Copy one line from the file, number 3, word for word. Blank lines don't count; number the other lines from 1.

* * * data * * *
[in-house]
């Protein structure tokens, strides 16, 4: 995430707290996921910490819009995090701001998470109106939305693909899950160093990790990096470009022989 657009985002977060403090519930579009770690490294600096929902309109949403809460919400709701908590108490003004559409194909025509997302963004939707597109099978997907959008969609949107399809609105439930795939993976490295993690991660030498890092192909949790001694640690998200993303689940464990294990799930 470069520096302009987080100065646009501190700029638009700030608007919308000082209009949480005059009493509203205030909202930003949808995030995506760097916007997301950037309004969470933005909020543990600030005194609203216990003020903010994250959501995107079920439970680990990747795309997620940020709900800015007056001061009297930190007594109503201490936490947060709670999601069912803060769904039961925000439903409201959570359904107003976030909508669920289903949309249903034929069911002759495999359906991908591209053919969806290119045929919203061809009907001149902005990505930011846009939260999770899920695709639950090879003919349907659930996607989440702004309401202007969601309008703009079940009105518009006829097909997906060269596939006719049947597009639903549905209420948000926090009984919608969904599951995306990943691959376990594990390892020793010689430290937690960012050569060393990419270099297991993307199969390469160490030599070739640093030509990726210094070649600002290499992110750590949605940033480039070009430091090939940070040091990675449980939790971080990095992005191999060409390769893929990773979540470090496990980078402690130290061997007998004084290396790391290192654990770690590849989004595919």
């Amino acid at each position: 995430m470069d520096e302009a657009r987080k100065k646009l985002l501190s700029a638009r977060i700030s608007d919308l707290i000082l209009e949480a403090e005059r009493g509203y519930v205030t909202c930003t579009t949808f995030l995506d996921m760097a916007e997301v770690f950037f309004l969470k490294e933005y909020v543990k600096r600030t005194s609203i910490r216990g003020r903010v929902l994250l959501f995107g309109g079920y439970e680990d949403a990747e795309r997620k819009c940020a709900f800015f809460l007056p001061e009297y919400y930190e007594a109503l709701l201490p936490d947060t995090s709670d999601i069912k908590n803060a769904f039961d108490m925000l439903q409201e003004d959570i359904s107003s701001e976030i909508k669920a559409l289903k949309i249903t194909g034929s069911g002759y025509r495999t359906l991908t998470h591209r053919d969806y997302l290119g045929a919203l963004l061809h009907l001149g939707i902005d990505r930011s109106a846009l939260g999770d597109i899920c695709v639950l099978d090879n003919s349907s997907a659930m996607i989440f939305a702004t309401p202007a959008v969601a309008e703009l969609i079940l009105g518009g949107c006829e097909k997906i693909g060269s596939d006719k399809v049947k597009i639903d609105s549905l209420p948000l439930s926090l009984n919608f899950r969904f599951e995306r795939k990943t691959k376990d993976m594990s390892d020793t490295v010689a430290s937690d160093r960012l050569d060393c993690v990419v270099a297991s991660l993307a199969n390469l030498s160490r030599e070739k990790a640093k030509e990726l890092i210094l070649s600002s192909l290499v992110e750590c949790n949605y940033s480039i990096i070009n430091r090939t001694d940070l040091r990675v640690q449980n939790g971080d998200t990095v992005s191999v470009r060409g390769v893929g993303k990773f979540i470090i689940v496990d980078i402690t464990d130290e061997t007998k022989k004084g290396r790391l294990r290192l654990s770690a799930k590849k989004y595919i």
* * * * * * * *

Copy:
């Amino acid at each position: 995430m470069d520096e302009a657009r987080k100065k646009l985002l501190s700029a638009r977060i700030s608007d919308l707290i000082l209009e949480a403090e005059r009493g509203y519930v205030t909202c930003t579009t949808f995030l995506d996921m760097a916007e997301v770690f950037f309004l969470k490294e933005y909020v543990k600096r600030t005194s609203i910490r216990g003020r903010v929902l994250l959501f995107g309109g079920y439970e680990d949403a990747e795309r997620k819009c940020a709900f800015f809460l007056p001061e009297y919400y930190e007594a109503l709701l201490p936490d947060t995090s709670d999601i069912k908590n803060a769904f039961d108490m925000l439903q409201e003004d959570i359904s107003s701001e976030i909508k669920a559409l289903k949309i249903t194909g034929s069911g002759y025509r495999t359906l991908t998470h591209r053919d969806y997302l290119g045929a919203l963004l061809h009907l001149g939707i902005d990505r930011s109106a846009l939260g999770d597109i899920c695709v639950l099978d090879n003919s349907s997907a659930m996607i989440f939305a702004t309401p202007a959008v969601a309008e703009l969609i079940l009105g518009g949107c006829e097909k997906i693909g060269s596939d006719k399809v049947k597009i639903d609105s549905l209420p948000l439930s926090l009984n919608f899950r969904f599951e995306r795939k990943t691959k376990d993976m594990s390892d020793t490295v010689a430290s937690d160093r960012l050569d060393c993690v990419v270099a297991s991660l993307a199969n390469l030498s160490r030599e070739k990790a640093k030509e990726l890092i210094l070649s600002s192909l290499v992110e750590c949790n949605y940033s480039i990096i070009n430091r090939t001694d940070l040091r990675v640690q449980n939790g971080d998200t990095v992005s191999v470009r060409g390769v893929g993303k990773f979540i470090i689940v496990d980078i402690t464990d130290e061997t007998k022989k004084g290396r790391l294990r290192l654990s770690a799930k590849k989004y595919i």